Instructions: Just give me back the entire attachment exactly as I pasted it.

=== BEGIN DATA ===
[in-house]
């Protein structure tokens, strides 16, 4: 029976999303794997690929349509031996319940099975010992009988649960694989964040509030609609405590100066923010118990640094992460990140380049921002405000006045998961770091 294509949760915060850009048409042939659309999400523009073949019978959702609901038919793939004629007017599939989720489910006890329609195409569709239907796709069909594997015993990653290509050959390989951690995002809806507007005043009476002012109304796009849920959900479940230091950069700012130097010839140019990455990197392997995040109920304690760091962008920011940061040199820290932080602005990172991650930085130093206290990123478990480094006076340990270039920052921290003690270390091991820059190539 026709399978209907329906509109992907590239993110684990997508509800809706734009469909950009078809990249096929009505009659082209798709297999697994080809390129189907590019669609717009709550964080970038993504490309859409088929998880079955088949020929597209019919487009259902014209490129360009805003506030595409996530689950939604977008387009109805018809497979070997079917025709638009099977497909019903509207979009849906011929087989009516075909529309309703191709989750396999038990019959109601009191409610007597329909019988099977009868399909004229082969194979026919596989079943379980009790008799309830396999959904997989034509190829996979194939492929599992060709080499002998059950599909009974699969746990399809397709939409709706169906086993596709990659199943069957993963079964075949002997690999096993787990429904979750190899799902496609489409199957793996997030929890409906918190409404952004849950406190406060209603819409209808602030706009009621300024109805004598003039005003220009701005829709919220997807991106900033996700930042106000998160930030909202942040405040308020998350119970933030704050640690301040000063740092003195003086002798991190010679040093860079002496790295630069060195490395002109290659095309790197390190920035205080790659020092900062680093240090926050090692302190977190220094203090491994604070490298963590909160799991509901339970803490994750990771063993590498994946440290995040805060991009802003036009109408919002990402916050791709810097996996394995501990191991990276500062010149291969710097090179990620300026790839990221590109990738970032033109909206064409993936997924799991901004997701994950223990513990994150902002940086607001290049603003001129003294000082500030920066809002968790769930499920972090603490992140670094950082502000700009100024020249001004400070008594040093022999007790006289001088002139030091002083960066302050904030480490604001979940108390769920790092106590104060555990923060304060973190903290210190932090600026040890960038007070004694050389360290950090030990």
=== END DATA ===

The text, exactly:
[in-house]
């Protein structure tokens, strides 16, 4: 029976999303794997690929349509031996319940099975010992009988649960694989964040509030609609405590100066923010118990640094992460990140380049921002405000006045998961770091 294509949760915060850009048409042939659309999400523009073949019978959702609901038919793939004629007017599939989720489910006890329609195409569709239907796709069909594997015993990653290509050959390989951690995002809806507007005043009476002012109304796009849920959900479940230091950069700012130097010839140019990455990197392997995040109920304690760091962008920011940061040199820290932080602005990172991650930085130093206290990123478990480094006076340990270039920052921290003690270390091991820059190539 026709399978209907329906509109992907590239993110684990997508509800809706734009469909950009078809990249096929009505009659082209798709297999697994080809390129189907590019669609717009709550964080970038993504490309859409088929998880079955088949020929597209019919487009259902014209490129360009805003506030595409996530689950939604977008387009109805018809497979070997079917025709638009099977497909019903509207979009849906011929087989009516075909529309309703191709989750396999038990019959109601009191409610007597329909019988099977009868399909004229082969194979026919596989079943379980009790008799309830396999959904997989034509190829996979194939492929599992060709080499002998059950599909009974699969746990399809397709939409709706169906086993596709990659199943069957993963079964075949002997690999096993787990429904979750190899799902496609489409199957793996997030929890409906918190409404952004849950406190406060209603819409209808602030706009009621300024109805004598003039005003220009701005829709919220997807991106900033996700930042106000998160930030909202942040405040308020998350119970933030704050640690301040000063740092003195003086002798991190010679040093860079002496790295630069060195490395002109290659095309790197390190920035205080790659020092900062680093240090926050090692302190977190220094203090491994604070490298963590909160799991509901339970803490994750990771063993590498994946440290995040805060991009802003036009109408919002990402916050791709810097996996394995501990191991990276500062010149291969710097090179990620300026790839990221590109990738970032033109909206064409993936997924799991901004997701994950223990513990994150902002940086607001290049603003001129003294000082500030920066809002968790769930499920972090603490992140670094950082502000700009100024020249001004400070008594040093022999007790006289001088002139030091002083960066302050904030480490604001979940108390769920790092106590104060555990923060304060973190903290210190932090600026040890960038007070004694050389360290950090030990």